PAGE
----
Why Write Dystopian Fiction?

Why write dystopian fiction? Why write about an imaginary culture were everything has gone wrong and all the good things have been taken away? Isn’t it very depressing? I get asked this a lot.

I have my reasons. I’ve loved dystopian fiction ever since I read George Orwell’s 1984 when I was thirteen, and didn’t fully understand what Winston and Julia were doing in that room for rent above Mr. Charrington’s curiosity shop. It’s taken me five decades to take the time to formulate the reasons.

First: I’m a member of an oppressed group myself. I’m a woman in a patriarchal society. I’m a transwoman and a Lesbian in a homophobic and transphobic society. Those things make it easy for me to sympathize with oppressed people, even though I recognize I’ve been lucky compared to some people with the same problem.

Second: As a student of history, I’m disturbed by some resemblances to a past era of history that came to a cataclysmic end. I’ll deal with the domestic aspect of it first, then the global aspect. My country, the United States of America, has been struggling with uneven success since 2008 to get out of the worst economic downturn since the Great Depression. (When I say “uneven success” I mean that President Obama’s policies have scored some real gains in all the important economic stats, but the new jobs pay less than the old ones that were wiped out by the 2008 recession.) Bitter partisan rivalries have paralyzed Congress and the President, preventing even a budget from being approved in four years. Every few weeks a new massacre of innocent citizens takes place.  Unwarranted government surveillance of persons not even suspected of a crime keeps getting worse and worse. Police officers kill unarmed private citizens (nearly always people of color) without even discipline, let alone prosecution for murder. Even though millions of Americans still suffer from patriarchy, class rule, racism, homophobia, transphobia, and religious bigotry, we are in danger of losing the rights we do have; most notably in the case of many states adopting various legal subterfuges to prevent people of color from voting. A dangerous demagogue named Donald Trump is now exploiting this volatile situation for his own ends. Because he has a net worth in the billions, he can finance his own campaign if he has to.

Third: The great recession of 2008 is global. Most of the industrialized world is handling it worse than we are. Witness the disastrous cutbacks Greece has been forced into by the IMF and German bankers. These cutbacks have made the recession worse, and even though the Greek people rejected the latest round of cutbacks in a referendum by an overwhelming majority, it didn’t matter. Bank profits come first, no matter how much suffering there is on the street. Religious fanatics have taken over a large part of oil-rich Iraq and Syrian. Calling themselves the Islamic State, they’ve made themselves notorious by their public beheadings and human rights violations. Now they have oil revenue which they’re selling abroad. They will be very difficult to stop without American ground troops, but as we saw from the 2003 Iraq war, American “boots on the ground” creates a fresh set of difficulties. The Islamic State is one of the consequences of the 2003 invasion of Iraq.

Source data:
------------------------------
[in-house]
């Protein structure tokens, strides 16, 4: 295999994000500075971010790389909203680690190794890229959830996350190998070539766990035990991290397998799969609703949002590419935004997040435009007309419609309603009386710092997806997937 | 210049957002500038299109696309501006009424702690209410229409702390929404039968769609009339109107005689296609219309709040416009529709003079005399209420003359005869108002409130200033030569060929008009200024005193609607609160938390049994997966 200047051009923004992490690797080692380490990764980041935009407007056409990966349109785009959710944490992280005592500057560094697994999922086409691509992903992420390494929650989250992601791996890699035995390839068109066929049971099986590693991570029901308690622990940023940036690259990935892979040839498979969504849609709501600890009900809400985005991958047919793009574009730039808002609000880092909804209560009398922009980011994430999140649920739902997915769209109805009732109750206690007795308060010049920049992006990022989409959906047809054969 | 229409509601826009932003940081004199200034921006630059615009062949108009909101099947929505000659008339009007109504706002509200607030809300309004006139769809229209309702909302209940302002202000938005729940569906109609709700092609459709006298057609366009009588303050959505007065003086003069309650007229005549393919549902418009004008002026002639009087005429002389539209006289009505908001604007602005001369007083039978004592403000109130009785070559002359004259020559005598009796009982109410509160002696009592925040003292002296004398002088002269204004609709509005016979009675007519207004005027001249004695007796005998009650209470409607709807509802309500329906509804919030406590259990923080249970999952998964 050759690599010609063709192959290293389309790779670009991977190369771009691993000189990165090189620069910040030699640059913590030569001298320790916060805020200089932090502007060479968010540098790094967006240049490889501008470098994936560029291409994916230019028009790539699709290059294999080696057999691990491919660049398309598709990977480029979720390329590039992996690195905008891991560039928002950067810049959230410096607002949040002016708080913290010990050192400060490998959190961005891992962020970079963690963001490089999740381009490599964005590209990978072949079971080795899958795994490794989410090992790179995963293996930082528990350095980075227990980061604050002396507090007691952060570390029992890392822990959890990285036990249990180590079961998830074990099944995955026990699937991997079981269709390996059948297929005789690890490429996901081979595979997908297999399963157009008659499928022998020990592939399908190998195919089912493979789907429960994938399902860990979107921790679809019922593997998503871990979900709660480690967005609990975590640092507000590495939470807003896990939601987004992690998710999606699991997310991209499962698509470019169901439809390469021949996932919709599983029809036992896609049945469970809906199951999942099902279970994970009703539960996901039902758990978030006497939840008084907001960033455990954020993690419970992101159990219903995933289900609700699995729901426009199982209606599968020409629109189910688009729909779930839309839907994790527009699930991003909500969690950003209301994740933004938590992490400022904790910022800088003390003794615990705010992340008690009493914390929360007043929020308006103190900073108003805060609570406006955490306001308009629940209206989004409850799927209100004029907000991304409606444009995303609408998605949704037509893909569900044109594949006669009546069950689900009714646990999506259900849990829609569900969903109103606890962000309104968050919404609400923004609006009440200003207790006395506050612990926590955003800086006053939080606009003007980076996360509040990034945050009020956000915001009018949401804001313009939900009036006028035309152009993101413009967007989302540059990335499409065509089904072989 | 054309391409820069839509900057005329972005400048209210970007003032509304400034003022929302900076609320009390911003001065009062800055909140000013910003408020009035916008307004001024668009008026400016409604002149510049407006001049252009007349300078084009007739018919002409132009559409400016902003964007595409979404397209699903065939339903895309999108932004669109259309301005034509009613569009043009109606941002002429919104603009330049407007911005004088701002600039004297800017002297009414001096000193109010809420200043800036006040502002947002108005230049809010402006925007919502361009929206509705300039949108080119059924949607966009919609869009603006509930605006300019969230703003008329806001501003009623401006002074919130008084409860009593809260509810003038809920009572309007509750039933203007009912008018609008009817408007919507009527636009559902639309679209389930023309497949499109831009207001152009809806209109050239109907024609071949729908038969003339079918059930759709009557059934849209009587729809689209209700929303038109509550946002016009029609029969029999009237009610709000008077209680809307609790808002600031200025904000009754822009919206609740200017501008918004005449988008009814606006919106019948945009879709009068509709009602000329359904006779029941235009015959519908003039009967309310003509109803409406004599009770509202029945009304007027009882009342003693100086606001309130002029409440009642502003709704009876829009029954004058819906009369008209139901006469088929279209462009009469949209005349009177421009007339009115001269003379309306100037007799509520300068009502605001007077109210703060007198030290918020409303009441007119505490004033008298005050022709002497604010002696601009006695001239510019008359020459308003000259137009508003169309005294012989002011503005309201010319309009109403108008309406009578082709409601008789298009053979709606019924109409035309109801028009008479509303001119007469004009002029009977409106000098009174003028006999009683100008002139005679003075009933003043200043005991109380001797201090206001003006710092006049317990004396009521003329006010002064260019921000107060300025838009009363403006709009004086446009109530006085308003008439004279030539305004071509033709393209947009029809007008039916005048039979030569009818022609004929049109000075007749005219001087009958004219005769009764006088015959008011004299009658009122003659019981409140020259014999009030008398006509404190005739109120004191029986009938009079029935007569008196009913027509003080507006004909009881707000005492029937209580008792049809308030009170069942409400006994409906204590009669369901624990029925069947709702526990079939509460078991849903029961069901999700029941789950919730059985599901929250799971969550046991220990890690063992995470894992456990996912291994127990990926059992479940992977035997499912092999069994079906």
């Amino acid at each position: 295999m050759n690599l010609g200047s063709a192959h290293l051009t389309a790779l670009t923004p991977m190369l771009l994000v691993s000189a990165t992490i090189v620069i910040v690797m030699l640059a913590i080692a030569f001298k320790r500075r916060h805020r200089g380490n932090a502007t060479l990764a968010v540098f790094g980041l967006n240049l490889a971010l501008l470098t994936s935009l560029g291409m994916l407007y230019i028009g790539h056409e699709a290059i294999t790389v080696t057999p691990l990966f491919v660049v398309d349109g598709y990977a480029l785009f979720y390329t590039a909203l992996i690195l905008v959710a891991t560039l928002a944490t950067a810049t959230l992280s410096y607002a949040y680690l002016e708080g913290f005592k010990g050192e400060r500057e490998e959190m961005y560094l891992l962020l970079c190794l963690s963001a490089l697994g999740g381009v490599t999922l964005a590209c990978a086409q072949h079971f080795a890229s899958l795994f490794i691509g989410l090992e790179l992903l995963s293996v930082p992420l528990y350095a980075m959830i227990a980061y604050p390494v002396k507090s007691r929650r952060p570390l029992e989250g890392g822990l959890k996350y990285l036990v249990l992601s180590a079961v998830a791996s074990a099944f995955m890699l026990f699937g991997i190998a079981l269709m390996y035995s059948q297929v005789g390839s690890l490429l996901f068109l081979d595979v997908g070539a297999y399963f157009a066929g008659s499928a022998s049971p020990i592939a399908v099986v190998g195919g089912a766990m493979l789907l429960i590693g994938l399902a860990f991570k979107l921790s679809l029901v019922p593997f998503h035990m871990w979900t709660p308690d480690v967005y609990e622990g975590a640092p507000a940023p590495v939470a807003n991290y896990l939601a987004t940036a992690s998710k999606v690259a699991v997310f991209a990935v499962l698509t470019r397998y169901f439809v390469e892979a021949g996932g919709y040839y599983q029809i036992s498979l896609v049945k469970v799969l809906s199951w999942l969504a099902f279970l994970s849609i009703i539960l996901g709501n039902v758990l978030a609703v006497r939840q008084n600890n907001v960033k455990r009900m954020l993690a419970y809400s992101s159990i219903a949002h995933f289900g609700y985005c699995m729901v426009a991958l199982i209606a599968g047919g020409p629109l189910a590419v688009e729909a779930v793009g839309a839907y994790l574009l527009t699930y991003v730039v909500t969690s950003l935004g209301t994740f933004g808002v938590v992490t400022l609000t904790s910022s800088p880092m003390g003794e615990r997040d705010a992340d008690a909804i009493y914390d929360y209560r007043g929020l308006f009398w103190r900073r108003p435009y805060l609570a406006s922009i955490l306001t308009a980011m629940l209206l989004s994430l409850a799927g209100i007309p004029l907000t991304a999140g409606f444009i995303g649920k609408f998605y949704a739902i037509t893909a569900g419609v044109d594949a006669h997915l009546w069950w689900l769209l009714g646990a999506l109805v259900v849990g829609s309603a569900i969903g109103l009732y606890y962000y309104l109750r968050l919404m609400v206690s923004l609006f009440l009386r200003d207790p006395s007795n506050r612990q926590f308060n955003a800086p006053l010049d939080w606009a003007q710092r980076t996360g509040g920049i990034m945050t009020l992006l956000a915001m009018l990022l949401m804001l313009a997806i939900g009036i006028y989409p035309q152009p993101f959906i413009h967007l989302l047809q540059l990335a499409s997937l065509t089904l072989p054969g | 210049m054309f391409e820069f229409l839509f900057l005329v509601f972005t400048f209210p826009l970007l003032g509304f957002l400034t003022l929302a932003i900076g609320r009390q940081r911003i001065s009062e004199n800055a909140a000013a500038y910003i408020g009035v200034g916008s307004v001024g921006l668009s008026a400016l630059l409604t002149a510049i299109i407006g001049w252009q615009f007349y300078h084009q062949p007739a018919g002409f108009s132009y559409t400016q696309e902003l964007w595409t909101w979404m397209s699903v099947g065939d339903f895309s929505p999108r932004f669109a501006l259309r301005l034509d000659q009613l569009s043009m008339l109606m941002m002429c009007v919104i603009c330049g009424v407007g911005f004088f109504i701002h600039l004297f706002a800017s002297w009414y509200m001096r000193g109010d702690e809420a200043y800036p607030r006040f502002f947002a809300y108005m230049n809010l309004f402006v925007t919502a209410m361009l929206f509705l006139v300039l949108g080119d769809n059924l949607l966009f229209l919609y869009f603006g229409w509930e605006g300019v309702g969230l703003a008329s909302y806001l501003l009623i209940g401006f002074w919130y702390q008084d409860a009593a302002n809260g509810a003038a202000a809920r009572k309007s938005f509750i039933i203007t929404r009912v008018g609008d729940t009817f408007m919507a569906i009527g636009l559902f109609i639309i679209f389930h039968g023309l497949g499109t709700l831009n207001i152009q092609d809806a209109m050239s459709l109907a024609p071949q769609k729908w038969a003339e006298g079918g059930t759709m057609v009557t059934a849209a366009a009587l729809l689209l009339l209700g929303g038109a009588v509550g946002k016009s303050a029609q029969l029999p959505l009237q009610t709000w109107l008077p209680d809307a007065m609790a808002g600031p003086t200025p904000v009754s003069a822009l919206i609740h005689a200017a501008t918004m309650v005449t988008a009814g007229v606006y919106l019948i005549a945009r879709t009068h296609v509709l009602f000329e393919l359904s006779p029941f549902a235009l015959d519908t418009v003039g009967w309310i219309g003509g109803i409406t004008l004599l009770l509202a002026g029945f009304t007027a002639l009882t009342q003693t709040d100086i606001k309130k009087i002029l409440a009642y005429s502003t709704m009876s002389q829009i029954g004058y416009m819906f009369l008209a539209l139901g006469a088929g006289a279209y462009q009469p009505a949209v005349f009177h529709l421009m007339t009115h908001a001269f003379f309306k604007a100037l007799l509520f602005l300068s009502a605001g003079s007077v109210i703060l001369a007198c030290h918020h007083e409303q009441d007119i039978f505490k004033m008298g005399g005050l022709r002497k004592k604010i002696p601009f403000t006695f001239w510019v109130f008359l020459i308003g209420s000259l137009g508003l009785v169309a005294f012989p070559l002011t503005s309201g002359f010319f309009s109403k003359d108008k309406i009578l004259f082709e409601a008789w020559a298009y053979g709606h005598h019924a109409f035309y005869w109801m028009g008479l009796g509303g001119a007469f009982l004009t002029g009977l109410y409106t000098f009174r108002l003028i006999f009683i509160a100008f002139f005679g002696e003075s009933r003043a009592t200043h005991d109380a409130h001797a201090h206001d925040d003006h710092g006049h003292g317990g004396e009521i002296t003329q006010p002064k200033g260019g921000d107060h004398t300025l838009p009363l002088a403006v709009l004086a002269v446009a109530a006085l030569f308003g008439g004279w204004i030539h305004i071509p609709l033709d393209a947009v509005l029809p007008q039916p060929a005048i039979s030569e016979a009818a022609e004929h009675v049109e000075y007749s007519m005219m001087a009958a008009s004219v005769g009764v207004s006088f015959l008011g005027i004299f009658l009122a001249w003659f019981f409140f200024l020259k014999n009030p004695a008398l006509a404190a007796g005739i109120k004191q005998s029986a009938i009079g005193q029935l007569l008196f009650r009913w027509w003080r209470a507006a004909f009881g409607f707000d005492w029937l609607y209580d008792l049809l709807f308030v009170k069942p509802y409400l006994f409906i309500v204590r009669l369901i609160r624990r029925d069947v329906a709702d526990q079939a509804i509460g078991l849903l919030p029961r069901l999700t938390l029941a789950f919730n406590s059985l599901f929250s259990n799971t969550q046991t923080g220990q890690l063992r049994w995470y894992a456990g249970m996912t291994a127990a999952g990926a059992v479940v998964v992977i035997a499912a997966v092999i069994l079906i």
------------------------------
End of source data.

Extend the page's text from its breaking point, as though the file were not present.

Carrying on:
Fourth: In a nutshell, climate change. The icecaps are receding at both poles, and the danger of the major coastal cities of the world going underwater in decades to come is real. If all the water in the icecaps melts, the states of Florida and Louisiana will disappear completely. We could build a wall around Manhatten, but who’s going to build a wall around Florida?

In short, it’s a very dangerous world we live in. I mentioned a past historical parallel. What I had in mind was the 1930s, which culminated in fascism, world war, and genocide. And they didn’t climate change back then to complicate matters further.

In a nutshell, we live in a pre-dystopian world. After a series of wars, economic catastrophes, and natural disasters, it’s easy to imagine some demagogue marching into your town and saying, “So here’s the deal. I’ll provide basic security and make sure everybody gets enough to eat, and in return, you people acknowledge I’m the boss here, and don’t cross me.” If, in a desperate situation like that, would I agree? I like to think I wouldn’t, but I’ve never been tested that way.

The usual explanation for the popularity of Dystopian entertainment among teenagers is that high school resembles a dictatorship, and works like The Hunger Games, Divergent, The Maze Runner, Shatter Me, Delirium, Unwind, The Selection, and so on are merely expansions of the high school experience to the whole society. I disagree with this, because it shows little respect for the young readers.

I think the teenage and twenty-something readers of Dystopias are smarter than that. They see all the disturbing trends I see. But I am 65 years old. Most of my life is behind me. The opposite is true for them. They’re justifiable anxious about the world they are poised to inherit.